The following morning the other M.E. meets with Martinez and Wahl and says his final ruling’s accidental death by drowning. Right then Henry walks into the room, says he examined the body earlier that morning and he found too many inconsistencies, to agree with that. The other doctor says to Jo she has a choice accept his report and be done with the case or work with Henry and deal with paperwork and insanity, she chooses insanity.

Morgan and Martinez interview Marco and he tells them ever since Jason joined Clarion Capitol, he changed. His whole life and culture were built around money, that’s not the life he wanted Jason to have. He says he can’t help but think if he had stayed at the restaurant, he’d be alive now. Then he looks at Henry and says he couldn’t protect his son which is a father’s job.

Which sends us on our first flashback of the week, to 1965, as Henry’s wife Abigail worriedly shows Henry that the letter from the Draft Board came for Abraham. Abraham then enters sees the notice and asks if his mother’s excited to have another soldier in the family. Henry responds neither of them are and they have to sit down and talk about it, but Abraham says it’s his decision.

Jo and Henry head to Jason’s apartment and meet his girlfriend Hannah, whose filled with grief. She told them that Jason dropped her off early and told her he was going to enjoy his new car. Henry’s pounding on the floor with his feet, then compliments Hannah for the floor, its white oak, just like the slivers that were found under Jason’s fingernails. He stomps some more, then finds a hiding spot under the floor board, about a hundred grand in cash and a strange shaped key. Jo asks if Hannah knows anything about this and she says no and one hundred grand’s a small sum for them.

The pair then head to Clarion Capitol, and check out Jason’s office, there’s another guy in their that believes Henry and Jo are the decorators he’s hired to redecorate what will soon become his office. He then puts Jason down for his taste, blaming his Brooklyn background. Martinez then identifies herself as a detective and says they’ve come to investigate Jason’s death, the other broker identifies himself as Val Kaplan and says he’ll get out of their way. Martinez sees blood on the carpet and Henry notices the lamp had fallen and says that a fight took place there.

They ask the receptionist to speak to Clarion, but she tells them he’s just about to have his daily pep-talk with his employees. He welcome all his employees from branches across the planet, that must receive a closed circuit feed and then eulogizes Jason, as his Green Beret, the top of his soldiers because he knew the magic word and asks what it is. The employees scream Kill, he gets them to repeat it a few times and then asks, or what to which they respond, Be Killed.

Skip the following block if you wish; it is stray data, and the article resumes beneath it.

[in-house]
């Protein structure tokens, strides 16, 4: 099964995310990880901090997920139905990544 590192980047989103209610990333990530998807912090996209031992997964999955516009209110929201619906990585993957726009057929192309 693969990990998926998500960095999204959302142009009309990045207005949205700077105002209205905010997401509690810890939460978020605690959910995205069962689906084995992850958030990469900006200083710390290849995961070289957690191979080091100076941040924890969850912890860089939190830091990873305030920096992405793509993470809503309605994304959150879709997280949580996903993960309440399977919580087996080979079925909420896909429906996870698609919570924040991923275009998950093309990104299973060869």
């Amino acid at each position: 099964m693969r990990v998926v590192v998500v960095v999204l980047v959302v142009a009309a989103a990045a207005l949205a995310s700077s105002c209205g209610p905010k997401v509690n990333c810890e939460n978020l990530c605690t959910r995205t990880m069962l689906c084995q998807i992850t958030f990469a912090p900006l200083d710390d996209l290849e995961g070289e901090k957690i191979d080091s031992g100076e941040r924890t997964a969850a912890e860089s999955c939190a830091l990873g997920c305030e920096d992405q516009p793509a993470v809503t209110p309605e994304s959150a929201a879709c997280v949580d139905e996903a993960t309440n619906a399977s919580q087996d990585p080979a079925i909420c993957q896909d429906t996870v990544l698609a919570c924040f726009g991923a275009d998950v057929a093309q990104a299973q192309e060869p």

They meet with Clarion and he’s as full of himself as one could expect. He says that he needs to keep the atmosphere ferocious to keep his soldiers motivated. He then responds that many of Jason’s fellow employees, may have resented him and the bond the two men shared. He then says he needs to leave as he has a meeting.

The receptionist Melanie Fontana, tells them that Oliver said to feel free to talk to anyone, Martinez responds she’s not done talking with Oliver. Henry sneakers under Melanie’s desk and ask if she has a long commute, she tells him yes she lives in Brooklyn, near where Jason grew-up. She says they used to joke that they had broken out, then says Jason was a good egg, Henry then asks if she knows anything about the blood on Jason’s carpet.

Jo catches up with Clarion at the elevators and asks about the blood, he says Jason fought with some guy he grew up with. Melanie gives Henry the guy’s name Kevin Cracciola and the address of the body-shop he owns. Morgan heads home and tells Abe the update, but Abe wants him and Henry to visit the guy right then, he tells Henry he wants to help. Henry gives him the strange shaped key and Abe says he knows just the guy to solve this.

The next morning Abe walks into a locksmith’s store and the older man behind the counter stares at him with ice-cold eyes, calls him Abe The Knave and says he doesn’t deal with guy’s that steal an Army buddy’s girlfriend. Abe tells Jerry Charters, the locksmith he needs his help to help Marco and tells Charters that Jason got murdered. Jerry tells him it’s a key to a humidor and to leave it with him and he’ll find out what the key fits.

Meanwhile Martinez and Morgan are at the body-shop talking to Jason’s friend Kevin about the fight. He asks if Jason’s pressing charges and Jo tells him that Jason’s been murdered. As she questions the suspect, Henry looks around the shop and soon calls over Jo, he’s seeing pieces of an Aston-Martin all over the shop, they’ve chopped Jason’s car down and are using it for parts, like the Aston-Martin engine that Kevin put into the Impala, he’s trying to escape in. Henry runs to the street and stands straight in the car’s pathway, Jo knocks him out-of-the-way just in time and Kevin crashes his car.